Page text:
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The Met is no longer pay-what-you-wish for some visitors

The Metropolitan Museum of Art has changed its pay-what-you-wish ticket policy — but only for some visitors.
The Met is not only NYC's most popular museum, it's the city's most popular attraction. Credit: Twitter @metmuseum
The Met is not only NYC's most popular museum, it's the city's most popular attraction. Credit: Twitter @metmuseum

New York City’s most popular museum The Met will charge its longtime pay-what-you-wish admission policy for some visitors.

Beginning March 1, visitors from outside New York state will have to pay the full $25 admission price to get into any of the three Metropolitan Museum of Art locations. That includes its main Museum Mile building, the modern art-focused Met Breuer and the medieval Met Cloisters in Washington Heights.

New York residents can still pay what they wish, as the museum is located on state-owned land. Admission for children under age 12 remains free.

One bit of good news: That full-price ticket will be good for three days to allow visitors to see all three of the Met museums. The ticket will also continue to include all special exhibitions.

There are some exceptions for students and teachers. If you’re enrolled in a school in New York, New Jersey or Connecticut, you can still pay what you wish (or, probably more accurately, what you can). The regular student admission of $12 will apply to everyone else.

Teachers coming to the Met for curriculum-planning purposes will still be able to get a complimentary ticket.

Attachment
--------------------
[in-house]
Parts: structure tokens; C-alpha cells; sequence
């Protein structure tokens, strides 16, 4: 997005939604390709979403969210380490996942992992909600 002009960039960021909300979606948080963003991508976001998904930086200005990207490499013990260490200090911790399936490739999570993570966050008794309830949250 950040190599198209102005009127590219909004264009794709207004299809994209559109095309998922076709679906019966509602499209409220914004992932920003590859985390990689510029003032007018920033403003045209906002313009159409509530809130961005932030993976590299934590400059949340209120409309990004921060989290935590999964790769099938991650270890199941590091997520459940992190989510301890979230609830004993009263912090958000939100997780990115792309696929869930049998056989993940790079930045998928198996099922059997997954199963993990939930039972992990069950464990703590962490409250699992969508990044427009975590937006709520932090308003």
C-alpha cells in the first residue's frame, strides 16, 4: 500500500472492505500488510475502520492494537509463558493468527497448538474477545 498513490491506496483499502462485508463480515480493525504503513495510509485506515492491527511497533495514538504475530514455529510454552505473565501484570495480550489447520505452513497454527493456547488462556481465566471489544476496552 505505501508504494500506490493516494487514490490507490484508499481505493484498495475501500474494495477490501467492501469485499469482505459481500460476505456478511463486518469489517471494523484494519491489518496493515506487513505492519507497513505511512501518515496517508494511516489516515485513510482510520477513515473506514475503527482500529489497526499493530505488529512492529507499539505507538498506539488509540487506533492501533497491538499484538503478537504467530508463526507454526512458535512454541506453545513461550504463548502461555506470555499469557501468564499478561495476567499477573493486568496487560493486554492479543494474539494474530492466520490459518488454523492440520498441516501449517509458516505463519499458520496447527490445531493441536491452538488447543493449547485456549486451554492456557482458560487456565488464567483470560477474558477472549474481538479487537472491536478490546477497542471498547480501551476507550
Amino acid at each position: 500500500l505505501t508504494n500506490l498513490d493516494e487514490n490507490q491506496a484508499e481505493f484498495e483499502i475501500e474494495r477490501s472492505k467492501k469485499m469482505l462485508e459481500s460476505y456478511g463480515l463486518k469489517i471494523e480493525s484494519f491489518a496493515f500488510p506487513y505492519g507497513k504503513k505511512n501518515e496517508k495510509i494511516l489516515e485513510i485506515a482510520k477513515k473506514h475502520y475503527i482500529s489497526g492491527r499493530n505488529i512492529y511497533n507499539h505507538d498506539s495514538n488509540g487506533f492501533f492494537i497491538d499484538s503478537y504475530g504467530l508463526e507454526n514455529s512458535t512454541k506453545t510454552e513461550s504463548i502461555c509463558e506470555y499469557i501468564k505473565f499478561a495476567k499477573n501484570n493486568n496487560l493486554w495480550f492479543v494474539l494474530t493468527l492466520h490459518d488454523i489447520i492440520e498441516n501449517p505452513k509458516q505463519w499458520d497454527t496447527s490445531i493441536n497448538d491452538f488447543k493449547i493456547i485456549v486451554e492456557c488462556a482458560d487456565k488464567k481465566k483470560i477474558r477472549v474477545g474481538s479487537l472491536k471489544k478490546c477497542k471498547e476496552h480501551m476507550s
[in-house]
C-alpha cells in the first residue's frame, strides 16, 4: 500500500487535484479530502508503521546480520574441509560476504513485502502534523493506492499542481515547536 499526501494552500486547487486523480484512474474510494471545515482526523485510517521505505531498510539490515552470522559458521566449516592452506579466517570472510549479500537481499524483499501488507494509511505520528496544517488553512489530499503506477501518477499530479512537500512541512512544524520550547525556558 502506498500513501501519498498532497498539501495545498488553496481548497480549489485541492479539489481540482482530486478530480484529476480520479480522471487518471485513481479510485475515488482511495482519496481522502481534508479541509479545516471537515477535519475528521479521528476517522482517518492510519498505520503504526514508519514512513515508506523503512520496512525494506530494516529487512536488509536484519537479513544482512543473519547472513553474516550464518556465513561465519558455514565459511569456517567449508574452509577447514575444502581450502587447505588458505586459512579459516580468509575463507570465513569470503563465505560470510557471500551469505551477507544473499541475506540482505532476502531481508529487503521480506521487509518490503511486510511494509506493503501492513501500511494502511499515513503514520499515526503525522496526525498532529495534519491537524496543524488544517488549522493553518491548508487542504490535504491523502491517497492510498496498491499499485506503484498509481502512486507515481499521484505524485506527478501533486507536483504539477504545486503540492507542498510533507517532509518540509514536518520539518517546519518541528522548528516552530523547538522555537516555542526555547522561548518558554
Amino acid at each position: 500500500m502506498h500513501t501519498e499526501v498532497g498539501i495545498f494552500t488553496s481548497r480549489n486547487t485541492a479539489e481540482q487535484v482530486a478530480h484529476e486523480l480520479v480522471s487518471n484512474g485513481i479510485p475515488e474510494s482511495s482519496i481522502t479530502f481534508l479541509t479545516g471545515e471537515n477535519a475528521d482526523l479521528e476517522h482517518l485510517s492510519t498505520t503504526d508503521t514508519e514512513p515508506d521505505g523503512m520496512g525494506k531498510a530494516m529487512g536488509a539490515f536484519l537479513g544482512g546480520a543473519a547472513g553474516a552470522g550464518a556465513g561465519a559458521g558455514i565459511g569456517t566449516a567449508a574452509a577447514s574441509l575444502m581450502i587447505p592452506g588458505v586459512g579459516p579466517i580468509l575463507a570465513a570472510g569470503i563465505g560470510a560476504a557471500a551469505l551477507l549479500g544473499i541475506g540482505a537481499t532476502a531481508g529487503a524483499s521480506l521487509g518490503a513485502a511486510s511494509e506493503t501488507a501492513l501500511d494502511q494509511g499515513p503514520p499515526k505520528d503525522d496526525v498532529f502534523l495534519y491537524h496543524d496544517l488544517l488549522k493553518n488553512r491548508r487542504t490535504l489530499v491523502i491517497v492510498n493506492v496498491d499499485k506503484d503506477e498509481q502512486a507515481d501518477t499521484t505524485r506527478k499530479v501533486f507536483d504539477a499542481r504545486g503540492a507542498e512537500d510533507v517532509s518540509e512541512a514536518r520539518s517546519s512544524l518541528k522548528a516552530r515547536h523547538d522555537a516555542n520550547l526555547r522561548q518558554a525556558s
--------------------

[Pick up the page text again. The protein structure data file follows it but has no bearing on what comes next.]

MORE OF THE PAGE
The policy change ends the Met’s run as the last major museum in the world with a purely pay-as-you-wish admission policy.

“The world has changed dramatically in the almost 50 years since our admissions policy was last reviewed, and the way we budget and plan for the future needs to change as well,” the Met said in a statement. “What is clear is that our current pay-as-you-wish policy is no longer sufficient to meet the museum's daily operational demands.”

The pay-what-you-wish policy has been in place since 1970, but the number of visitors paying the full suggested admission has fallen by 73 percent since 2004, according to the museum.

The Met estimates about 31 percent of its annual seven million visitors will be affected.

The change comes after years of the Met struggling with funding. According to a February 2017 story in New York Times that put its budget deficit at near $40 million.